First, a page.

Flood insurance premiums set to spike for 20,000+ policyholders in Lafayette Parish

A truck pushes wakes of water during caused by flash flooding in May 2021. Photo by Travis Gauthier

The gist: Changes set to go in effect Oct. 1 will increase rates for more than 80% of National Flood Insurance Program policy holders in Lafayette Parish. Premiums will now be assessed based on flood risk for individual properties, not flood zone maps.

20,965 policies in Lafayette Parish will spike, according to data provided by FEMA, which oversees the NFIP. Most of those policies will see adjustments of up to $10 each year. You can see price increases by zip code for all of Louisiana here.

Risk Rating 2.0 is intended to right-size the flood insurance program. The NFIP spends far more on claims than it receives in premiums. More than $290 million in NFIP claims have been filed in Louisiana so far in 2021, more than half the total value of claims nationally.

FEMA has billed the program as “equity in action.” By individualizing risk, officials say, the approach will more accurately reflect the cost of insuring properties that flood frequently. Upwards of 75% of policyholders will see rate reductions nationally, according to FEMA. But the opposite is true for Louisiana and Lafayette Parish. Some 87% of premiums in Lafayette Parish will climb once the new assessment takes effect.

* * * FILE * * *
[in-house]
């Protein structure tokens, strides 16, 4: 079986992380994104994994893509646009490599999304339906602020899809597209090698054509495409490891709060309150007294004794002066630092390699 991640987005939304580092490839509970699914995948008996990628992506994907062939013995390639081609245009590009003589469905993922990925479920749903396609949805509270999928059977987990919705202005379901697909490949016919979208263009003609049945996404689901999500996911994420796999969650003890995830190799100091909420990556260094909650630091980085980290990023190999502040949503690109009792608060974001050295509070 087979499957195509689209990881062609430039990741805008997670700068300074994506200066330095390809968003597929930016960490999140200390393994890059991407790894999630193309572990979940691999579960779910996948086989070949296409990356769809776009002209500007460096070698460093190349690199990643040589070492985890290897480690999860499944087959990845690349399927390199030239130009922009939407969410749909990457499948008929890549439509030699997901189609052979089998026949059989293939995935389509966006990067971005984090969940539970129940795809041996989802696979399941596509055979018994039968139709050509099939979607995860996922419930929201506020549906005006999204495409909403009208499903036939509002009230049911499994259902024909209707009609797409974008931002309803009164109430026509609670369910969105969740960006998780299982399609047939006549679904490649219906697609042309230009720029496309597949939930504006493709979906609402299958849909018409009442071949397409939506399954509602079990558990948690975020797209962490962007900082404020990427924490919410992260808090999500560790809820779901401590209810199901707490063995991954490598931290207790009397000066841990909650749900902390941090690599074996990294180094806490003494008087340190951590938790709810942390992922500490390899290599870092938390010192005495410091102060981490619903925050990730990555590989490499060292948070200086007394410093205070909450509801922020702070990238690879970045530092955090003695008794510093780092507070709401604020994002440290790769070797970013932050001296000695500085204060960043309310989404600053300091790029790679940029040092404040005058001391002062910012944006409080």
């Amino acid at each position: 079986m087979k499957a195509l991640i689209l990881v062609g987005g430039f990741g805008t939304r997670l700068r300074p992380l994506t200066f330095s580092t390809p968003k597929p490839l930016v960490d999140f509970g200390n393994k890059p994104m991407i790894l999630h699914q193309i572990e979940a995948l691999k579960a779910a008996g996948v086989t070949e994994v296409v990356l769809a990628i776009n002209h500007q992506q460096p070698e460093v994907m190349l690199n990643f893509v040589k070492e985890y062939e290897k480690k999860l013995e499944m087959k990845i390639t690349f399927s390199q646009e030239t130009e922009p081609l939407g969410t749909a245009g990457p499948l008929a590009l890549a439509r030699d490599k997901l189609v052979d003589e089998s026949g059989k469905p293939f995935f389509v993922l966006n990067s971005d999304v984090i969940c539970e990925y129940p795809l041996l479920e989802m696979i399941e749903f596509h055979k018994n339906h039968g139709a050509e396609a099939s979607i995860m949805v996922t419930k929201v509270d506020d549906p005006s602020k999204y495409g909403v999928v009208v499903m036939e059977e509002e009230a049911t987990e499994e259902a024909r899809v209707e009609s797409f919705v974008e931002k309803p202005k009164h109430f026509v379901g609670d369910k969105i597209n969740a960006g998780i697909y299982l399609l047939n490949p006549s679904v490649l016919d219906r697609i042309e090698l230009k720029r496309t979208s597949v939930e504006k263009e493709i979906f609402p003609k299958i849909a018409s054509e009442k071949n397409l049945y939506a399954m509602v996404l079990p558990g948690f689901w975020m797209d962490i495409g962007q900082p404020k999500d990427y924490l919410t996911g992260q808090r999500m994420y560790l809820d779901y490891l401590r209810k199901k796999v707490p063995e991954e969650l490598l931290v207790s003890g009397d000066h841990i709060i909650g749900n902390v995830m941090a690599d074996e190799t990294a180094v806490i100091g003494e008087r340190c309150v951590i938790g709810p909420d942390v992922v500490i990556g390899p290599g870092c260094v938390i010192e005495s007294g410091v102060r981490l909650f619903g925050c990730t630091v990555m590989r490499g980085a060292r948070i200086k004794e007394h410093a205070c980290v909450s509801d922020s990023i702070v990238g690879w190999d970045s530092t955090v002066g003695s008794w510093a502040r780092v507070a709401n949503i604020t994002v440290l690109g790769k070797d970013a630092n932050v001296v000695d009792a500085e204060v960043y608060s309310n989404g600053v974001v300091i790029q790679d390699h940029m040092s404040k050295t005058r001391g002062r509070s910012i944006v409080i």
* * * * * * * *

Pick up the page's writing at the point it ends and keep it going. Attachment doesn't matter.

Premiums on 97% of policies in 70503 and 70508 will increase. Both of those zip codes cover wide sections of south Lafayette. There are 7,230 policies active in those areas.

Zip CodePremium Increase
The percentage of policies expected to see premium increases, sorted by zip code:

Flood risk is rising. Increased urbanization and climate change are driving more frequent flooding in Lafayette Parish, and the area is poised to see more rising water in the future. Most increases will be capped at 18% each year, according to a FEMA press release. New development standards adopted by LCG after the 2016 storm contributed to lower flood insurance premiums parishwide.

Louisiana’s congressional delegation has pushed for a delay. Sens. Bill Cassidy and John Kennedy asked the Biden administration to pause implementation to spare adding expense to families recovering from Hurricane Ida. Hundreds of thousands of people have filed for individual assistance with FEMA, and 8,600 have filed flood insurance claims related to Ida across the Gulf South. An estimated 25,000 people are still displaced.

What’s next? The Oct.1 phase-in of the program, which has been delayed several times since surfacing in 2019, will cover new policies only. Renewed policies will be calculated on the new rating method after April 1.